Category: dog training

How To Keep A Dog Calm During Thunderstorms

Veterinarians call it storm phobia and it could be your dog’s worst nightmare if not addressed early on. Storm phobia can lead to lacerations, bruises, broken limbs, and fractured claws. In the video, English dog trainer and television presenter Victoria Stilwell discusses how to handle your dog’s storm phobia with the aid of a playing music.

Animal experts say that thunderstorm phobia should not be ignored. Even well-behaved dogs are not spared from this storm phobia. Dogs have this tendency to pant, cling to their owners, and hide in the closet even before the first clap of thunder.
There is no scientific evidence yet on the factors that trigger this dog behavior. But veterinarians attribute storm phobia to low-frequency rumbles, static electricity, and pressure changes that humans cannot feel and hear. Frequent storms can increase your dog’s anxiety.

The video shows Victoria Stilwell talking about how to reduce and prevent noise phobias and anxiety in dogs. She advises owners to use her CD, the “Canine Noise Phobia (CNP) Series”, which contains specialized audio recordings to resolve phobias triggered by thunderstorms, fireworks, and the sounds of a city. The 4-CD compilation is a product of Stilwell’s collaboration with sound researcher Joshua Leeds and concert pianist Lisa Spector, who founded the clinically researched auditory series “Through a Dog’s Ear”.

As shown in the video, Stilwell combines progressive sound effects, a specially-designed psychoacoustic music, and reward-based reinforcement protocols to desensitize the dog and to reduce the likelihood of common sound phobias. Victoria uses food, affection, and positive reinforcers to teach the dog to be calm and associate positive feelings with thunderstorm noises.

Victoria conditions the dog to feel different about storm noise through exposure to low levels of audio recordings. She says that this session should be done twice or thrice a week until the dog is accustomed to the noise.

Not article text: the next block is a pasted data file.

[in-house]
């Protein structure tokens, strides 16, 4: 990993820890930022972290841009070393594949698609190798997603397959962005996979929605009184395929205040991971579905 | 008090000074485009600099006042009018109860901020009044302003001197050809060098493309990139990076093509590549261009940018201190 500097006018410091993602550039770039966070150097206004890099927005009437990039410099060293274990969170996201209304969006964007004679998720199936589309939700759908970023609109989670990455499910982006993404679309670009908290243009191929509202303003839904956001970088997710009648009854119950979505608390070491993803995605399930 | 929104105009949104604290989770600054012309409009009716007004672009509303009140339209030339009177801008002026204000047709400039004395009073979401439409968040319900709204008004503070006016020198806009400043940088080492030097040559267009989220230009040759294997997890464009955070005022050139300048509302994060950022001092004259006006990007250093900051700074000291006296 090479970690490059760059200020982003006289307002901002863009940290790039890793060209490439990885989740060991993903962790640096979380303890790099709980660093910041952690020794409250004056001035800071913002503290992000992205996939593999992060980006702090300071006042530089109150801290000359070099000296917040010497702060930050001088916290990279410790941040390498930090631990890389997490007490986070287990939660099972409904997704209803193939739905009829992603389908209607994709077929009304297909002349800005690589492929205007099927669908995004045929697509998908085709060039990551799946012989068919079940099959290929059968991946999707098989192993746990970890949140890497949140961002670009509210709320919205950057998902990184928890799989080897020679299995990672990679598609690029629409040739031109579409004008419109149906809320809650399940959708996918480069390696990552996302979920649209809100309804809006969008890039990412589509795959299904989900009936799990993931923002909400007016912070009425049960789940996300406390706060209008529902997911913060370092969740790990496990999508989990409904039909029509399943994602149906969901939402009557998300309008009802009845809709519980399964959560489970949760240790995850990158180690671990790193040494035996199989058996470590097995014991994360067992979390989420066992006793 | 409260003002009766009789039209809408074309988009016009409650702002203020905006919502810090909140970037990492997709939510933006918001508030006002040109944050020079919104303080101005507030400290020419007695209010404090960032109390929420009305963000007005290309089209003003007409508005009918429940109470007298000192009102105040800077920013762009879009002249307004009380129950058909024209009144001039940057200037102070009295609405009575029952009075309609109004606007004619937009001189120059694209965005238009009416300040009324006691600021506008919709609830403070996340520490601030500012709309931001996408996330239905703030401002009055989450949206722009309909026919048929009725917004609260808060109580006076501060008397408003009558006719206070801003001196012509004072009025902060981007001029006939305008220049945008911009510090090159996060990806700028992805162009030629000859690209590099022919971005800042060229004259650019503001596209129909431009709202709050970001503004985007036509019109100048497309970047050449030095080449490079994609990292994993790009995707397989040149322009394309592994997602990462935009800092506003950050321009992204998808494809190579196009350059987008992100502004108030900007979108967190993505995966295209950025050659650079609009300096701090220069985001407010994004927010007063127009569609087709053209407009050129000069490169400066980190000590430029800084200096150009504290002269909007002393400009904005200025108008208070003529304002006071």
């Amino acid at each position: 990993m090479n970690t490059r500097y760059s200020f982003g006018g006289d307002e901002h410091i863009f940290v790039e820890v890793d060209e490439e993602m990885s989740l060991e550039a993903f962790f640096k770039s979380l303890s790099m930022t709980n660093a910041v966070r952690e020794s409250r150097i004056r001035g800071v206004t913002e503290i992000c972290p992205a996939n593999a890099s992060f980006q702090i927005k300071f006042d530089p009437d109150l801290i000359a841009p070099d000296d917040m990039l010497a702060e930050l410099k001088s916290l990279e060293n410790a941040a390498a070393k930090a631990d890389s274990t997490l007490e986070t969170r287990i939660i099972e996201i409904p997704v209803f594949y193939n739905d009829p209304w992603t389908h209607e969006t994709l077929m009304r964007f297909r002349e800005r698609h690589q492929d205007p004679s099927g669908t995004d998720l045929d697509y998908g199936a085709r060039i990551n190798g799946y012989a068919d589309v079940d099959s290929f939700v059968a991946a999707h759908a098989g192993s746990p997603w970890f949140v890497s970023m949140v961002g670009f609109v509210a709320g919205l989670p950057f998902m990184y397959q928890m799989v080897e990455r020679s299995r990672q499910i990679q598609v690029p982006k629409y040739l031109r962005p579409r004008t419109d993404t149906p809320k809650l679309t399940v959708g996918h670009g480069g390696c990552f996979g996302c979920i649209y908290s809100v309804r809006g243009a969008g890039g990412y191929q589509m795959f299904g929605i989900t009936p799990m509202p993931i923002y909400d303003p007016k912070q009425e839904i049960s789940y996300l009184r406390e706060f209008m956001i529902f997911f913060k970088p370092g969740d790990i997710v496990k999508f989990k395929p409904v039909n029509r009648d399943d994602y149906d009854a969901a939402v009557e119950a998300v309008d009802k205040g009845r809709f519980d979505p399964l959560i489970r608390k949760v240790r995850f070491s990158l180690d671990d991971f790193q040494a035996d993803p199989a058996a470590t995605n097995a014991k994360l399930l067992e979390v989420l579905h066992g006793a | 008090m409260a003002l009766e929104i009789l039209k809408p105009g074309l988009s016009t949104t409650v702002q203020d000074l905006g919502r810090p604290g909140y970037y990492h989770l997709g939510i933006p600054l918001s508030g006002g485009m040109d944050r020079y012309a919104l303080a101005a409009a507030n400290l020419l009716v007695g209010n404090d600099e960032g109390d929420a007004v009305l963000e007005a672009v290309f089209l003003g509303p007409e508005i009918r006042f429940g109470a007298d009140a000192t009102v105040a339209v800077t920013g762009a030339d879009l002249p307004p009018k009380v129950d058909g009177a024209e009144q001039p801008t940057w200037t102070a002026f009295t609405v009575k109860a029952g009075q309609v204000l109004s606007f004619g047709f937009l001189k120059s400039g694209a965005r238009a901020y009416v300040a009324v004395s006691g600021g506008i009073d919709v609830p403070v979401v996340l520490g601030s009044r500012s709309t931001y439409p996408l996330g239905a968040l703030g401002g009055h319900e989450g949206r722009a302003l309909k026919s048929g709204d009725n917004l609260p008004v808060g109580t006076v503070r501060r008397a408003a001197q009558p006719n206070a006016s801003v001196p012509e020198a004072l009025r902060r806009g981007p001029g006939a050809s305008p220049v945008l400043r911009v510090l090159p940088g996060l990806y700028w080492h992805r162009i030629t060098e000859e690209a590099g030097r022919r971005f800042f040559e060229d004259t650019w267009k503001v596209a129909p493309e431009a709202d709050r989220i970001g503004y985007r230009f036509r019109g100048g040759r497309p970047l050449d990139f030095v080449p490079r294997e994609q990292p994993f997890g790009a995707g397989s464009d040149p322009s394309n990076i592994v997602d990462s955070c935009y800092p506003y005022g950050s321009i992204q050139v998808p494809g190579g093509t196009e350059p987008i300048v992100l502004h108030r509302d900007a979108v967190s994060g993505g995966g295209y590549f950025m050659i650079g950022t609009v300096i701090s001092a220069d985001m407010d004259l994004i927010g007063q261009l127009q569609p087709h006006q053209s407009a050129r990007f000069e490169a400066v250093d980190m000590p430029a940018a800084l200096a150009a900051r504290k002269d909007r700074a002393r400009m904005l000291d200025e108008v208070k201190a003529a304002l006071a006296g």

Stilwell provides a den-like area where the dog securely sits out the storm. She also covers the dog’s kennel with a blanket to make sure that the canine is secured inside. She stresses the need to keep the doors and windows closed and curtained. This will dull the noise and light of the storm.

If the anxiety continues, Stilwell advises dog owners to bring their pets to the veterinarian. Animals clinics can provide calming therapies and anti-anxiety medication, which should be given along with behavioral therapy and management.

How To Keep A Dog Calm During Thunderstorms
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How To Teach Your Dog To Drop It / Give By Playing Tug-Of-War

Playing tug-of-war is a wonderful way for a dog and their owner to bond with each other. This activity can serve as a form of exercise for your dog. It can be done without making your dog aggressive.

There are several things to consider when playing tug-of-war, which strengthens your dog’s self-control. This game also teaches your dog how to listen to you when he is excited.

The most effective way to have a smooth tug-of-war playing session with your dog is to teach him the ‘take it and drop it’ game. By turning the whole process into a game of trade, your dog will feel good about giving up any object.

You need to have a good tug toy, which can be something soft and comfortable to hold such as a soft rope or tug toys with handles. Once you find the suitable tug toy, you need to consider several basic tug rules.